It positions them as an authority who is willing to help those they serve. But, too much of anything isn’t good, and balance is needed in order to create relatability and connection with their audiences.
It’s a fine line, but a line worth toeing, especially when it comes to building an engaged audience.
Oftentimes, I have speaker clients who have the big hero speaker shots on stage in front of hundreds and thousands of people, but nothing else to supplement that. This can, oftentimes, create intimidation in the minds of their audience members. “S/he’s a superstar, look at all those people. There’s no way s/he can relate to me and where I am with my life.”
Eliminate that objection with image content that speaks to the contrary. In short, show image content that spans the emotional spectrum, from confident to joyful to vulnerable.
4 . Show your audience how the sausage is made
Another part of the lifestyle portrait sessions I conduct include capturing lifestyle portraits of clients revealing what their creative process is for serving their clients. For some clients, I’ll shoot them facilitating a workshop or other training. For others, I’ll capture them during an in person consultation. And for others, I’ll capture candid portraits of them during a Zoom call or a one-on-one, in-person consultation.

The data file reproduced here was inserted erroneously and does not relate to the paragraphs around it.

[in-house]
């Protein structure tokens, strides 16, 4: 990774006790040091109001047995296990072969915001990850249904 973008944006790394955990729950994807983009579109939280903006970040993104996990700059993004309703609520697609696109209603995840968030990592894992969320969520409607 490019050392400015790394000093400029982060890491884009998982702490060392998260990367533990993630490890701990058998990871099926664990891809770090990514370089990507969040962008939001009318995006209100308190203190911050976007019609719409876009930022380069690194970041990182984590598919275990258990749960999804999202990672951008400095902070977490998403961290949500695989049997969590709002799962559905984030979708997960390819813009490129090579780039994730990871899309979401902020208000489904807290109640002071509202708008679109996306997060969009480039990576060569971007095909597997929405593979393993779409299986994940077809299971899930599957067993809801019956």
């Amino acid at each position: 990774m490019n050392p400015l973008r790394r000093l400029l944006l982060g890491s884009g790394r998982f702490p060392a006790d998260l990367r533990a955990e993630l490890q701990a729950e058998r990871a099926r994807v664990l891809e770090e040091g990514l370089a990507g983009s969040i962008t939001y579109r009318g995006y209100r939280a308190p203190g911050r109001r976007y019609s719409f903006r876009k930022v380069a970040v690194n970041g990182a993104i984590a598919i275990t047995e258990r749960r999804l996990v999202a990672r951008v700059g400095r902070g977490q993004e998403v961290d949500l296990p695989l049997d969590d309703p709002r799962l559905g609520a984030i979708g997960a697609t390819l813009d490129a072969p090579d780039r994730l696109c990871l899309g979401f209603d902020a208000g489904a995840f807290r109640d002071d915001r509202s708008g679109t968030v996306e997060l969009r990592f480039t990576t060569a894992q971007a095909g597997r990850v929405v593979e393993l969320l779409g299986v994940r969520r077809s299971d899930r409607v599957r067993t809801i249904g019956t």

It’s important to break down the fourth wall and reveal these aspects of your process because it provides an entry point for your audience to enter your life and it gives them a chance to preview what working with you looks like.
It’s a great way to get your audience thinking beyond the fandom of following you, and leads you one step closer to a sale.
5 . Showcase all aspects of your business
I work with a lot of clients who have many slashes in their titles — speaker, author, consultant, podcaster, trainer, etc.
Show each arm of the business in your image content, not only to create familiarity with how you serve, but also to alert potential collaboration partners and clients of how you can be hired.
I had a keynote speaker client tell me during one of his live facilitations once that a couple years prior, he had difficulty booking in-person facilitations because the companies he contacted didn’t really see him as a facilitator — they only saw him as a keynoter.
That prompted him to invest in photography to capture one of his smaller events, which he used to promote that arm of his business.
Since then, he hasn’t had a problem booking workshops with organizations. The photos were enough social proof to get those conversations started.
This is why I flesh out my clients’ business structure during strategy calls — so I can help them visualize how we will represent each aspect of their business in their image content portfolios.
6 . What does life look like beyond the work?
One of the main goals of the branded portrait sessions that I conduct with clients is to create an image content portfolio full of photos that visually punctuates stories related to their expertise, life as a business owner and life as a human being.
That “life as a human being” part is not a nice-to-have — it’s a prerequisite. Why?
When you share the full scope of what motivates you to show up in the world the way you want, that paints a full picture of who you are, who you serve and why you do what you do. And when you do that, that helps create that emotional connection with your audience that leads to them trusting you.